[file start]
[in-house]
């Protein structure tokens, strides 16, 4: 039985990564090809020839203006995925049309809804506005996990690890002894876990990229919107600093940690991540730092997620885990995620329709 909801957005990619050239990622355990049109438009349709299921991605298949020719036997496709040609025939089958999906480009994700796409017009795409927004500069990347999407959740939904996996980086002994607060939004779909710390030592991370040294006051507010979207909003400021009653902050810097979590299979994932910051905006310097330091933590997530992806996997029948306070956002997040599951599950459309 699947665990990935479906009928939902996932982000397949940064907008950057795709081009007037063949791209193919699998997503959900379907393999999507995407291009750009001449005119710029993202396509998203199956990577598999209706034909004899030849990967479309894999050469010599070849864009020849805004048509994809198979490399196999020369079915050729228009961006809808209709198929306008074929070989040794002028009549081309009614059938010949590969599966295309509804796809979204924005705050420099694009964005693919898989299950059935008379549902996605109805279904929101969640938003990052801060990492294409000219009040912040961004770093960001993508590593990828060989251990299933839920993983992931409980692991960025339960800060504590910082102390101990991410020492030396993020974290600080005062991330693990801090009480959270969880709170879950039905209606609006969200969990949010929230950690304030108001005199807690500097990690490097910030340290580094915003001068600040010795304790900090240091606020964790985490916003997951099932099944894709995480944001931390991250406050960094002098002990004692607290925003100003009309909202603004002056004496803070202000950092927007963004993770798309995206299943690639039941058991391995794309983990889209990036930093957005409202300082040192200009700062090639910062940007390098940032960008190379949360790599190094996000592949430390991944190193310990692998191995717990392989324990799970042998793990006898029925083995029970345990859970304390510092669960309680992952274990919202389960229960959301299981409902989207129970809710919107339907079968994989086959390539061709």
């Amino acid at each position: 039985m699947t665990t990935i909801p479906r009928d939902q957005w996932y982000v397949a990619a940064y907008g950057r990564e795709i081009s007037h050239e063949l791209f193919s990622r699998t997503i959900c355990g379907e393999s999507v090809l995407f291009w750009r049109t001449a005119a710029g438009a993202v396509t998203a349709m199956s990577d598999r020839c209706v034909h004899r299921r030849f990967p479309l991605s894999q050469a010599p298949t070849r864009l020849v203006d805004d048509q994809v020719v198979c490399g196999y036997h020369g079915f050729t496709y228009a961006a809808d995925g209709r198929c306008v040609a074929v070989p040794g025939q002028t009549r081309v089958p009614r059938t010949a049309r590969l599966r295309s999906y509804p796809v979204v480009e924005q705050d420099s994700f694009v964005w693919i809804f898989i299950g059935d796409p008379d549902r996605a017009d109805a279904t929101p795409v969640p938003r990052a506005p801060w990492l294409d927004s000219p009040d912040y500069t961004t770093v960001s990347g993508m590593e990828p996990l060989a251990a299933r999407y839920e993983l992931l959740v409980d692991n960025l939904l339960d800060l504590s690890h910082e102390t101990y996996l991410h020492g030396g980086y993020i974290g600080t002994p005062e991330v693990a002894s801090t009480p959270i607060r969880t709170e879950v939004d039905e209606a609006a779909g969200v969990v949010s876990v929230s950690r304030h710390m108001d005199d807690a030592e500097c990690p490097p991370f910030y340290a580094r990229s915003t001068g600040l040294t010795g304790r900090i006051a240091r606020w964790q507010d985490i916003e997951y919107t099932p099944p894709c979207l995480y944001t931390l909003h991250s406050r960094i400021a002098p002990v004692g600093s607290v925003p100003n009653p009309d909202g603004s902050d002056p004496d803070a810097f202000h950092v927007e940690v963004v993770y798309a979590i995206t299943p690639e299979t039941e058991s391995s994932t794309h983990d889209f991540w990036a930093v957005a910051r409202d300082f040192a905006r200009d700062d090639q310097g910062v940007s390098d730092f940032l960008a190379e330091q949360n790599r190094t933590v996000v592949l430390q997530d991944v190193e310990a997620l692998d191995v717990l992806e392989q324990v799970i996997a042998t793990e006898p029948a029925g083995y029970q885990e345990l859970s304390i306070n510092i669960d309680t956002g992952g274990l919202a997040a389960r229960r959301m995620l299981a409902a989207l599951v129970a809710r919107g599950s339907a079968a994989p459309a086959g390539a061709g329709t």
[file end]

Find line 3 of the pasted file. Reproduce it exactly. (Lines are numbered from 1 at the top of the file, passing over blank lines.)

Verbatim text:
């Amino acid at each position: 039985m699947t665990t990935i909801p479906r009928d939902q957005w996932y982000v397949a990619a940064y907008g950057r990564e795709i081009s007037h050239e063949l791209f193919s990622r699998t997503i959900c355990g379907e393999s999507v090809l995407f291009w750009r049109t001449a005119a710029g438009a993202v396509t998203a349709m199956s990577d598999r020839c209706v034909h004899r299921r030849f990967p479309l991605s894999q050469a010599p298949t070849r864009l020849v203006d805004d048509q994809v020719v198979c490399g196999y036997h020369g079915f050729t496709y228009a961006a809808d995925g209709r198929c306008v040609a074929v070989p040794g025939q002028t009549r081309v089958p009614r059938t010949a049309r590969l599966r295309s999906y509804p796809v979204v480009e924005q705050d420099s994700f694009v964005w693919i809804f898989i299950g059935d796409p008379d549902r996605a017009d109805a279904t929101p795409v969640p938003r990052a506005p801060w990492l294409d927004s000219p009040d912040y500069t961004t770093v960001s990347g993508m590593e990828p996990l060989a251990a299933r999407y839920e993983l992931l959740v409980d692991n960025l939904l339960d800060l504590s690890h910082e102390t101990y996996l991410h020492g030396g980086y993020i974290g600080t002994p005062e991330v693990a002894s801090t009480p959270i607060r969880t709170e879950v939004d039905e209606a609006a779909g969200v969990v949010s876990v929230s950690r304030h710390m108001d005199d807690a030592e500097c990690p490097p991370f910030y340290a580094r990229s915003t001068g600040l040294t010795g304790r900090i006051a240091r606020w964790q507010d985490i916003e997951y919107t099932p099944p894709c979207l995480y944001t931390l909003h991250s406050r960094i400021a002098p002990v004692g600093s607290v925003p100003n009653p009309d909202g603004s902050d002056p004496d803070a810097f202000h950092v927007e940690v963004v993770y798309a979590i995206t299943p690639e299979t039941e058991s391995s994932t794309h983990d889209f991540w990036a930093v957005a910051r409202d300082f040192a905006r200009d700062d090639q310097g910062v940007s390098d730092f940032l960008a190379e330091q949360n790599r190094t933590v996000v592949l430390q997530d991944v190193e310990a997620l692998d191995v717990l992806e392989q324990v799970i996997a042998t793990e006898p029948a029925g083995y029970q885990e345990l859970s304390i306070n510092i669960d309680t956002g992952g274990l919202a997040a389960r229960r959301m995620l299981a409902a989207l599951v129970a809710r919107g599950s339907a079968a994989p459309a086959g390539a061709g329709t």